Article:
Annual Monitoring of Reading Recovery: 2007 Data Publications
This report presents data from the 2007 year on the number of schools and students who participated in Reading Recovery during 2007, and reports on the broad outcomes for students.
Author(s): Megan Lee, Research Division, Ministry of Education.
Date Published: August 2008
The key findings for the 2007 Annual Monitoring of Reading Recovery report are as follows:
- In 2007, two-thirds (67%) of all state and state-integrated schools offered Reading Recovery (comparable to 65% in 2006 and 67% in 2005). As a result, Reading Recovery was accessible to 76 percent of the total six-year-old population (comparable to 76% in 2006 and 78% in 2005).
- Approximately one in seven (14%) six-year-old students attending state and state-integrated schools entered Reading Recovery in 2007 (comparable to 14% in 2006 and 15% in 2005). The total number of students in Reading Recovery has also remained fairly constant over the past few years (10,777 students in 2007; 10,757 students in 2006 and 11,054 students in 2005).
- Reading Recovery was more widely available in high decile schools but where offered, lower decile schools provided Reading Recovery to proportionately more students.
- Demographically, there were proportionately more boys, Māori and Pasifika students in Reading Recovery during 2007 than there were girls, Asian and NZ European students. Despite this, Māori and Pasifika students were less likely to have access (i.e. less likely to attend schools where Reading Recovery was offered) overall.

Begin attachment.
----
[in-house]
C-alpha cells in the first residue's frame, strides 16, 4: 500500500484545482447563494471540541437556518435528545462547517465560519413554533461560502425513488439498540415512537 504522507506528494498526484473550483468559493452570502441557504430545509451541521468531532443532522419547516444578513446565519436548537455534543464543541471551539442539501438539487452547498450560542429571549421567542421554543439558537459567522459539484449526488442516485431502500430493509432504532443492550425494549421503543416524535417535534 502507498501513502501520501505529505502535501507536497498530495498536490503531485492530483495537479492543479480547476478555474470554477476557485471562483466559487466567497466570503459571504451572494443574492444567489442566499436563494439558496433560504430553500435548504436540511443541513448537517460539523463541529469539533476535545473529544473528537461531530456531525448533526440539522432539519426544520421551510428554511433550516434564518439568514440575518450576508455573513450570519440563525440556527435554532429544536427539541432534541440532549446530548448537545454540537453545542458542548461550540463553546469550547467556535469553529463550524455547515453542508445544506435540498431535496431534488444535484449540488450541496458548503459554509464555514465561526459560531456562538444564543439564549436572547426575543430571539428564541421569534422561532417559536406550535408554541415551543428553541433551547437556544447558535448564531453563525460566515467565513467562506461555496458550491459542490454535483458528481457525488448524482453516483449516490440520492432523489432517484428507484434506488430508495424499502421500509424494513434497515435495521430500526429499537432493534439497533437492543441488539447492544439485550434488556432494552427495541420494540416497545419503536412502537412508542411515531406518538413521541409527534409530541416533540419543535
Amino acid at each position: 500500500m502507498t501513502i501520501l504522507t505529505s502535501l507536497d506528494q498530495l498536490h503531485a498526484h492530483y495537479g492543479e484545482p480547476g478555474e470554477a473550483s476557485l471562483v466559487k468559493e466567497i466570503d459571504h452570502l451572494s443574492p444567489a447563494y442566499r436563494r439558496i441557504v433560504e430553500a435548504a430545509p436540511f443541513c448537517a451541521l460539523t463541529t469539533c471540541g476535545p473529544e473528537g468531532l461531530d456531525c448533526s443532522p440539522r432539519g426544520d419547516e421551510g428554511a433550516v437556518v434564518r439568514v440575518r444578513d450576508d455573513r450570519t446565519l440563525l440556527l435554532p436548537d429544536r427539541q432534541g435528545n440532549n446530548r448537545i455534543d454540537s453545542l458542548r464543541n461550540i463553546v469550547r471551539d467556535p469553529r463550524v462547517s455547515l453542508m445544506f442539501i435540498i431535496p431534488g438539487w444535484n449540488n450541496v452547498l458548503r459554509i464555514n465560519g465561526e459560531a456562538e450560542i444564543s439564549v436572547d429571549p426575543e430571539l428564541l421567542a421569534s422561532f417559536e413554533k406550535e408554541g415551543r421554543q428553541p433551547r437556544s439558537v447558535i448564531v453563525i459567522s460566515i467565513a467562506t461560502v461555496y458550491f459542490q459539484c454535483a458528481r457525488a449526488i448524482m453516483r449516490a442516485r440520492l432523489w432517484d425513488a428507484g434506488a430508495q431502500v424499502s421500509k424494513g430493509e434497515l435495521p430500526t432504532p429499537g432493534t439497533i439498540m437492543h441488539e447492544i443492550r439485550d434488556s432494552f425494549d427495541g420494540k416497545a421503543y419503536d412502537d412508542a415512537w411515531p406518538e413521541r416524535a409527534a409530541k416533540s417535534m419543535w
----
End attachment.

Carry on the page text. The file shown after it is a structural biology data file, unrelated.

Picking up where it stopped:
- More than half (58%) of all students in Reading Recovery successfully discontinued their series of lessons by the end of 2007. A further one-quarter (24%) of students were carried over to 2008 while almost one in ten (9%) were referred on for specialist help or long-term reading support.
- Girls, Asian and NZ European students, and those from high decile schools were more likely to have successfully discontinued their series of Reading Recovery lessons than boys, Māori and Pasifika students and those from lower decile schools (who were more likely to be referred on for further support). It is important to note however, that many students in these latter groups did in fact achieve the levels required to successfully discontinue their Reading Recovery lessons.
- In cases where students successfully discontinued their series of lessons, Māori and Pasifika students, and those from lower decile schools exhibited greater gains in reading and writing. These greater gains are associated with a tendency for these students to have lower scores upon entry.
- In cases where students were referred on, those from higher decile schools tended to have both higher entry and exit scores than those from lower decile schools. It should be noted that students from higher decile schools had attended more Reading Recovery sessions than those from lower deciles schools.
The Ministry of Education Research Division would like to thank all the Reading Recovery tutors, teachers, and principals who completed their 2007 annual returns. We greatly appreciate the time and effort that went into providing the information. We would also like to thank National Reading Recovery for their assistance, and valuable feedback on the report.
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